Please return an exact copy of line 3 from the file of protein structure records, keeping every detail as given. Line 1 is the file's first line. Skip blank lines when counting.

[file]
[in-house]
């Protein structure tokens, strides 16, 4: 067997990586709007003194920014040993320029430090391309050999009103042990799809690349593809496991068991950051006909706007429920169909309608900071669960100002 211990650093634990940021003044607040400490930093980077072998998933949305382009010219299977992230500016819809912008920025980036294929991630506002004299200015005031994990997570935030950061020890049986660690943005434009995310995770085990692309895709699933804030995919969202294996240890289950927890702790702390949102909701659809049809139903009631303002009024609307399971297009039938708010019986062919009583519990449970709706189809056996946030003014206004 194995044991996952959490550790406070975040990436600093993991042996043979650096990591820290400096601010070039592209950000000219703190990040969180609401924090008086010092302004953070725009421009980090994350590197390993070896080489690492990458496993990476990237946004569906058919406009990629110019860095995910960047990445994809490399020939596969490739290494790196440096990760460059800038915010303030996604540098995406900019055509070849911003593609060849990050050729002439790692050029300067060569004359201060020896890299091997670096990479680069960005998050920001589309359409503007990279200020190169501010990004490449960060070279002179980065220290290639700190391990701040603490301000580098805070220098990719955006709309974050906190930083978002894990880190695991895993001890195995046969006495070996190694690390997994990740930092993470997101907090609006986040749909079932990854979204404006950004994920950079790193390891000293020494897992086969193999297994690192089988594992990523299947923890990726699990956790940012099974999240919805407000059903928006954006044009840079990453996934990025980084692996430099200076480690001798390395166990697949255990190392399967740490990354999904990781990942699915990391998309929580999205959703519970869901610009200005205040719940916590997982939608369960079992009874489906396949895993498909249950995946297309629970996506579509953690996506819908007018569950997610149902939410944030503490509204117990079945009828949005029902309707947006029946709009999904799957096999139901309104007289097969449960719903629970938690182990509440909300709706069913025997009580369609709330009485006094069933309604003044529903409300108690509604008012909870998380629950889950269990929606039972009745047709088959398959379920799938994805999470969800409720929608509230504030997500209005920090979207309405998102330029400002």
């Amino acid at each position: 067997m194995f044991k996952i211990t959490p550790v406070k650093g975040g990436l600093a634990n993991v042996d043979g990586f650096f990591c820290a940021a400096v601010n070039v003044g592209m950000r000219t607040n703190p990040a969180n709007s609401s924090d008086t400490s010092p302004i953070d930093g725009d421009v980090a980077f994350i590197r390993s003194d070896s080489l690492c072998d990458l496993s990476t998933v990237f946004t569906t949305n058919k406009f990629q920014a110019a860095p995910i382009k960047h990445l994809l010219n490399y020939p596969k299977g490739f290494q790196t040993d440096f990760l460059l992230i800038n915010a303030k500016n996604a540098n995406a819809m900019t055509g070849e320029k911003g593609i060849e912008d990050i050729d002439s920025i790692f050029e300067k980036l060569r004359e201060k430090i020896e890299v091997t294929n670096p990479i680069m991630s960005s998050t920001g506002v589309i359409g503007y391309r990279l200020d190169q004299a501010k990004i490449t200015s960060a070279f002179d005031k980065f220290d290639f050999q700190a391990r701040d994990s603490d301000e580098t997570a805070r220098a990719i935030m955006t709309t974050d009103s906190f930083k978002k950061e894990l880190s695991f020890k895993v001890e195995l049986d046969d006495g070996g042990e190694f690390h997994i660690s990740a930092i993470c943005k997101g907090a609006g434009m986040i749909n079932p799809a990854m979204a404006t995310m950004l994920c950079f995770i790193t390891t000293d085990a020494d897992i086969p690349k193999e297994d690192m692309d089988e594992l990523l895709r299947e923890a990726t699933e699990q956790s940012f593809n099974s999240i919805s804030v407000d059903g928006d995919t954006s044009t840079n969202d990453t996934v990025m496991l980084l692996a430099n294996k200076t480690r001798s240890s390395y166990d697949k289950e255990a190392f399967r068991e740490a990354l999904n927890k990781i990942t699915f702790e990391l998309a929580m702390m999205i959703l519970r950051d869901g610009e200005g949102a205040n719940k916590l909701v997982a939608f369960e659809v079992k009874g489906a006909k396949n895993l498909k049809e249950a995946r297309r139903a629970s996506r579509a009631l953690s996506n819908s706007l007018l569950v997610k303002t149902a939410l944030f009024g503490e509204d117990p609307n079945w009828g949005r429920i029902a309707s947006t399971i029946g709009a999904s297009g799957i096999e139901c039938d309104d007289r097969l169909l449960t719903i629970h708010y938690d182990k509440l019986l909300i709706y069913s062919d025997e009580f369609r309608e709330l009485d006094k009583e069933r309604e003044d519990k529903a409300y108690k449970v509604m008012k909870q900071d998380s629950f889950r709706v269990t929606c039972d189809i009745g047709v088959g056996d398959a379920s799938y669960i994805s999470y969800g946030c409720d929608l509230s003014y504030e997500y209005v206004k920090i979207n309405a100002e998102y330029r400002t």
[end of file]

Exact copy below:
């Amino acid at each position: 067997m194995f044991k996952i211990t959490p550790v406070k650093g975040g990436l600093a634990n993991v042996d043979g990586f650096f990591c820290a940021a400096v601010n070039v003044g592209m950000r000219t607040n703190p990040a969180n709007s609401s924090d008086t400490s010092p302004i953070d930093g725009d421009v980090a980077f994350i590197r390993s003194d070896s080489l690492c072998d990458l496993s990476t998933v990237f946004t569906t949305n058919k406009f990629q920014a110019a860095p995910i382009k960047h990445l994809l010219n490399y020939p596969k299977g490739f290494q790196t040993d440096f990760l460059l992230i800038n915010a303030k500016n996604a540098n995406a819809m900019t055509g070849e320029k911003g593609i060849e912008d990050i050729d002439s920025i790692f050029e300067k980036l060569r004359e201060k430090i020896e890299v091997t294929n670096p990479i680069m991630s960005s998050t920001g506002v589309i359409g503007y391309r990279l200020d190169q004299a501010k990004i490449t200015s960060a070279f002179d005031k980065f220290d290639f050999q700190a391990r701040d994990s603490d301000e580098t997570a805070r220098a990719i935030m955006t709309t974050d009103s906190f930083k978002k950061e894990l880190s695991f020890k895993v001890e195995l049986d046969d006495g070996g042990e190694f690390h997994i660690s990740a930092i993470c943005k997101g907090a609006g434009m986040i749909n079932p799809a990854m979204a404006t995310m950004l994920c950079f995770i790193t390891t000293d085990a020494d897992i086969p690349k193999e297994d690192m692309d089988e594992l990523l895709r299947e923890a990726t699933e699990q956790s940012f593809n099974s999240i919805s804030v407000d059903g928006d995919t954006s044009t840079n969202d990453t996934v990025m496991l980084l692996a430099n294996k200076t480690r001798s240890s390395y166990d697949k289950e255990a190392f399967r068991e740490a990354l999904n927890k990781i990942t699915f702790e990391l998309a929580m702390m999205i959703l519970r950051d869901g610009e200005g949102a205040n719940k916590l909701v997982a939608f369960e659809v079992k009874g489906a006909k396949n895993l498909k049809e249950a995946r297309r139903a629970s996506r579509a009631l953690s996506n819908s706007l007018l569950v997610k303002t149902a939410l944030f009024g503490e509204d117990p609307n079945w009828g949005r429920i029902a309707s947006t399971i029946g709009a999904s297009g799957i096999e139901c039938d309104d007289r097969l169909l449960t719903i629970h708010y938690d182990k509440l019986l909300i709706y069913s062919d025997e009580f369609r309608e709330l009485d006094k009583e069933r309604e003044d519990k529903a409300y108690k449970v509604m008012k909870q900071d998380s629950f889950r709706v269990t929606c039972d189809i009745g047709v088959g056996d398959a379920s799938y669960i994805s999470y969800g946030c409720d929608l509230s003014y504030e997500y209005v206004k920090i979207n309405a100002e998102y330029r400002t």